Hi can you help me solve this exercise? Thanks. Let $ f: [0;+\infty) \to \mathbb{R}$ be nonnegative and continuous function. Suppose $ \forall a > 0$ $ \sum_{n=1}^{\infty} f(na)$ is convergent. Prove that $ \int_{0}^{\infty}f(x) dx$ is convergent. I tried to solve it by using the Riemann sum, but for fixed a it doesn’t work. I have no other ideas.

# Tag: \forall

## If $\space$ $\forall$ $x \in \Bbb R$, $\space$ $f(f(x))=x^2-x+1$. Find the value of $f(0)$.

If $ \space$ $ \forall$ $ x \in \Bbb R$ , $ \space$ $ f(f(x))=x^2-x+1$ . Find the value of $ f(0)$ .

I thought that making $ f(x)=0$ implies that $ f(0)= 0^2 – 0 + 1 = 1$ , but i think that this isn’t correct, because the $ x$ in $ f(f(x))$ isn’t equal to $ f(x)$ .

Any hints?

## If $\abs(z_{0}) = 1, z_{0} \in \mathbb{C} $ prove that then $\forall z\in \mathbb{C} , z \neq z_{0}$

If $ \abs(z_{0}) = 1, z_{0} \in \mathbb{C} $ prove that then $ \forall z\in \mathbb{C} , z \neq z_{0}$

$ \abs \frac{z-z_{0}}{1- \bar{z}z_{0}} = 1$ .

I tried by multiplying given fraction with $ \frac{\bar{z_{0}}{\bar{z_{0}}$ but I got nowhere.

## Does “$\forall x\in L, \sigma(\neg x)=\neg \sigma(x)$” hold given that $\sigma(F)\equiv F$ for a CNF formula $F$ built on a set $L$ of literals?

Suppose we have a CNF formula $ F$ built on the set of literals $ L=\{x_1,\neg x_1,\cdots,x_n,\neg x_n\}$ where each variable is used in at least one clause of $ F$ . Consider a permutation $ \sigma$ of $ L$ such that $ \sigma(F)$ is logically equivalent to $ F$ i.e. $ \sigma(F)\equiv F$ .

Does it hold that $ \forall x\in L, \sigma(\neg x)=\neg \sigma(x)$ ?

I tried to find a counter example without success.

## Prove that $\forall \ A_k\subset [3n]$, with $|A_k|=2n$, $\exists\ a_i,\ a_j\in A_k\ $ s.t. $\ a_i-a_j=n-1$

Let $ n\geq2$ be an integer. Prove that every subset $ A_k\subset [3n]$ , with $ |A_k|=2n$ , contains two elements $ a_i,\ a_j\ $ s.t. $ \ a_i-a_j=n-1$ , and prove that $ \nexists\ a_i,\ a_j \in A_k\ \forall k\ $ s.t. $ \ a_i – a_j =n$ .

It seems obvious that I will have to apply the Pigeonhole Principle, but I have no clear idea about how to start. Could you give me some hints? Thanks in advance!

## Proove that $\forall m \in \mathbb{N}^{*},\exists n \in \mathbb{N},\forall k \geq n, p_{k+1}^m

I need to proove :

$ $ \forall m \in \mathbb{N}^{*},\exists n \in \mathbb{N},\forall k \geq n, p_{k+1}^m<\prod_{i=1}^{k}p_i$ $

I can proove this assertion using **Prime number theoreme** :

For fixed $ m$ we have : $ \displaystyle m \log(p_{k+1}) < \log\left( \prod_{i=1}^{k}p_i \right)$ And $ \log\left(\displaystyle \prod_{i=1}^{k}p_i \right) \sim p_k$ and $ \log(p_{k+1}) \sim \log(k+1)$ give the result.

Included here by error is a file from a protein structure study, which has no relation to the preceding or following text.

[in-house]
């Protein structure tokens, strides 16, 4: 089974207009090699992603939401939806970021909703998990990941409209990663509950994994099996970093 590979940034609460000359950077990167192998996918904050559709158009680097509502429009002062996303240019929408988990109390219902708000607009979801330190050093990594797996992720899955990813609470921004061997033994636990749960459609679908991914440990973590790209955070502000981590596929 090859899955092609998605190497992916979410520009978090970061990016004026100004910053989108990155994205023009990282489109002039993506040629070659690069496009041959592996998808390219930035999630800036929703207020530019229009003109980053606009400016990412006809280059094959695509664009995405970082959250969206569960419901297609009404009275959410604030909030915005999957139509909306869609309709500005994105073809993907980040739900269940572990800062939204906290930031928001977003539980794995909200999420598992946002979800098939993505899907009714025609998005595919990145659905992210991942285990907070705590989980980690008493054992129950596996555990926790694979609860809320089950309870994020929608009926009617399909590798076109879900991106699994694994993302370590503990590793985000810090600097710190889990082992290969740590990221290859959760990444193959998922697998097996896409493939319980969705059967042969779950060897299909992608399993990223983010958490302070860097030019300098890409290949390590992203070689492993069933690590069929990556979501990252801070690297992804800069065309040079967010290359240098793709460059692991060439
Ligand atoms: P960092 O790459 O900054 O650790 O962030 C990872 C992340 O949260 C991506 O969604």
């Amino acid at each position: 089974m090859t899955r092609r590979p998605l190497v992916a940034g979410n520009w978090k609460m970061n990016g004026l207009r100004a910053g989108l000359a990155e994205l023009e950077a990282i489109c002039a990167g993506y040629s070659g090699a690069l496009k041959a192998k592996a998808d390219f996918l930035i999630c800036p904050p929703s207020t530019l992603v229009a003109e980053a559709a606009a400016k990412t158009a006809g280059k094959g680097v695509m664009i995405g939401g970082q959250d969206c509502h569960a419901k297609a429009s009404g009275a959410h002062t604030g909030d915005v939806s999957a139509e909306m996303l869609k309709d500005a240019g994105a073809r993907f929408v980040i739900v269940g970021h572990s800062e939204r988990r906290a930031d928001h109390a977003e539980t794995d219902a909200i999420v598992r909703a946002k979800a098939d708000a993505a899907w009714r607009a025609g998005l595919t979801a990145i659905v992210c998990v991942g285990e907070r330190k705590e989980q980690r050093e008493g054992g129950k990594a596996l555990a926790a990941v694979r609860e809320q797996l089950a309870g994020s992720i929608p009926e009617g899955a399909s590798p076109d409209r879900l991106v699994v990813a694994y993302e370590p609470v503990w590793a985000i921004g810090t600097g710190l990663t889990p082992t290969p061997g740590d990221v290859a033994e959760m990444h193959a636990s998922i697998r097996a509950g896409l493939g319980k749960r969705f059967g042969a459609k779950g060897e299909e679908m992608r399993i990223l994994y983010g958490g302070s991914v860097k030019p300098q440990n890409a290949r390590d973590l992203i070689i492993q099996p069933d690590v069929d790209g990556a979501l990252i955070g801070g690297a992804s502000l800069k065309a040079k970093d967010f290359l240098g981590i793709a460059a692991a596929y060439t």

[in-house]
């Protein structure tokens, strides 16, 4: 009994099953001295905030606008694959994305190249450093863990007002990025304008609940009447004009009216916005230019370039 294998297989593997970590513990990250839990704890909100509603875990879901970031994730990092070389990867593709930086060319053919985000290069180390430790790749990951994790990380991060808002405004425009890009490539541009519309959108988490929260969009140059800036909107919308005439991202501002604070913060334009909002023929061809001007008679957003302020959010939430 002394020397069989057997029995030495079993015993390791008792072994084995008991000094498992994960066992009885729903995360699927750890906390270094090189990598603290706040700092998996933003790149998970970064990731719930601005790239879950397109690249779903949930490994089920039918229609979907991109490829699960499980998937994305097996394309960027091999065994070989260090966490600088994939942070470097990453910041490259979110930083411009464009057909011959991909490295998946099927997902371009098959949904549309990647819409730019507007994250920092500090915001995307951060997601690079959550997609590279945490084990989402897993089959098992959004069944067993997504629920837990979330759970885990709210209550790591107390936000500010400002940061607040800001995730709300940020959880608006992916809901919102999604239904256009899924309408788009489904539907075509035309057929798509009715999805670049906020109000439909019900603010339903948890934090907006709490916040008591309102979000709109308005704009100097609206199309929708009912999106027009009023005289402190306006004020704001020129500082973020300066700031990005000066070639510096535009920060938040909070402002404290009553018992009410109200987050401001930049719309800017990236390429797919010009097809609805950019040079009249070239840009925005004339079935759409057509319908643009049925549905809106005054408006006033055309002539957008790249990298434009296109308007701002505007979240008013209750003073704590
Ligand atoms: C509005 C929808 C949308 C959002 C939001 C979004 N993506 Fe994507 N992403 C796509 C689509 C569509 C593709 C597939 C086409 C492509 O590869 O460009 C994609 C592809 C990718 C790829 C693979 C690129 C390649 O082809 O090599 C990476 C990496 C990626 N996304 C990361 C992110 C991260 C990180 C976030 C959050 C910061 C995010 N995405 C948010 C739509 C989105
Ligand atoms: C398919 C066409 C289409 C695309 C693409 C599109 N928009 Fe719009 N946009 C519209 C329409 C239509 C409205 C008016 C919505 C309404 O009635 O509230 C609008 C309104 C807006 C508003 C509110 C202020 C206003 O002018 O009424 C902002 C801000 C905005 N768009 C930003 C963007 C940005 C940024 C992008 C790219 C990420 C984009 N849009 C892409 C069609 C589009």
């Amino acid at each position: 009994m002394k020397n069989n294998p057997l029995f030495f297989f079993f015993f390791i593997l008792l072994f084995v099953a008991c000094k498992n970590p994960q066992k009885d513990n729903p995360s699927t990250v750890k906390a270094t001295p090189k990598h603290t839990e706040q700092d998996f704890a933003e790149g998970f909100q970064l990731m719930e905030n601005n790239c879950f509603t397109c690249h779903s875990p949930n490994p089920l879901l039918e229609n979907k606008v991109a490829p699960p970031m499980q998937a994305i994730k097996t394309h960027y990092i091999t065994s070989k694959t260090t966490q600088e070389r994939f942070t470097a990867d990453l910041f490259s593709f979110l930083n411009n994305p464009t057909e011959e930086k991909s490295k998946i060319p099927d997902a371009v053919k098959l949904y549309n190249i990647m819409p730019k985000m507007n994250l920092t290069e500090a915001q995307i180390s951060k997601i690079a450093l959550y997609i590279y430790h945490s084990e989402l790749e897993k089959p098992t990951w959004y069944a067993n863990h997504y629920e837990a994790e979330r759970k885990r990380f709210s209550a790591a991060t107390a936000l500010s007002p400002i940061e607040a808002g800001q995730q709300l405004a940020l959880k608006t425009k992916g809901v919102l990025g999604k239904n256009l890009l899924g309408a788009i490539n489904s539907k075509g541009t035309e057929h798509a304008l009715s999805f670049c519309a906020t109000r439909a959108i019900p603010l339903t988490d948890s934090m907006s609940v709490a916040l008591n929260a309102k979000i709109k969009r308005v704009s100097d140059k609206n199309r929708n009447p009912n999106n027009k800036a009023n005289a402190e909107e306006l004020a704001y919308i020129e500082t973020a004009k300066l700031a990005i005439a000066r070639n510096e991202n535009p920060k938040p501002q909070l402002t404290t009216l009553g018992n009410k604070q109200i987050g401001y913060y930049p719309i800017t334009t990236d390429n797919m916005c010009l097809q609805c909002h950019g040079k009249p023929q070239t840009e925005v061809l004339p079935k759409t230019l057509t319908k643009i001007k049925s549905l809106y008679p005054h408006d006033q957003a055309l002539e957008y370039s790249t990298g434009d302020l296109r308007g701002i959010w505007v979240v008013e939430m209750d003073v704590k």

**But i need An other proof not asymptotic.**

## Showing $\forall x(\exists i \in I(x = x_i) \rightarrow x \in A) = \forall i \in I (x_i \in A)$

A little background information, I’m reviewing Example 2.3.1(2) from the book How To Prove It.

Basically it says that $ \forall x(\exists i \in I(x = x_i) \rightarrow x \in A)$ is the same as $ \forall i \in I (x_i \in A)$ .

What I’m not sure of is the $ (\rightarrow)$ part of the proof.

Given: $ \forall x (\exists i \in I(x = x_i) \rightarrow x \in A)$ (1)

Goal: $ \forall i \in I (x_i \in A)$ .

*Scratch work*

We first let i be an arbitrary element of I. Our goal thus becomes $ x_i \in A$ . Since (1) starts with $ \forall x$ , we apply universal instantiation and plug in $ x_i$ to get $ \exists i \in I(x_i = x_i) \rightarrow x_i \in A)$ .

Since $ i \in I$ and $ x_i$ is obviously equal to $ x_i$ , by modus ponens we get $ x_i \in A$ ? Is this how it is done?

Thanks in advance.

## If $(\alpha,\beta)$ is the factor pair congruences of algebra $\mathbb{A},$ ia $(\forall \gamma\in ConA)\alpha\circ\gamma=\gamma\circ\beta?$

Let $ \mathbb{A}$ be an algebra such that $ ConA$ is the distributive lattice. If $ (\alpha,\beta)$ is the factor pair congruences of algebra $ \mathbb{A},$ prove that $ (\forall \gamma\in ConA)\alpha\circ\gamma=\gamma\circ\beta.$

## $H \triangleleft G$, $h \in H$. $C_G(h)g \cap H \ne \emptyset, \forall g \in G$ implies $\lbrace C_G(h)g \cap H, g \in G \rbrace$ partition of $H$?

Let $ G$ be a group and $ H \triangleleft G$ . I know that $ G$ fixes the conjugacy classes of $ H$ under conjugation if and only if $ \forall h \in H, C_G(h)g \cap H \ne \emptyset, \forall g \in G$ .

Now, $ \forall h \in H$ , call $ R_g:=C_G(h)g \cap H$ . I’m arguing that, perhaps under stronger conditions that above, $ R:=\lbrace R_g, g \in G \rbrace$ is a different partition of $ H$ than the one induced by conjugacy (namely $ O=\lbrace O_h, h \in H \rbrace$ , $ O_h$ being the orbits).

Is that it?

## If $\forall s\in\mathbb R^d, \forall F \in \mathcal F\ E[e^{i}I_F]=E[e^{i}]P[F]$ then $X$ is independen of $\mathcal F$

The claim in the title seems very plausible since the characteristic function “characterizes” or determines the distribution of $ X$ , but I don’t know how to derive it. There is a similar result for the characteristic functions of two Random variables, eg here, but I’m not sure if it could be deduced from that.

Any help would be appreciated!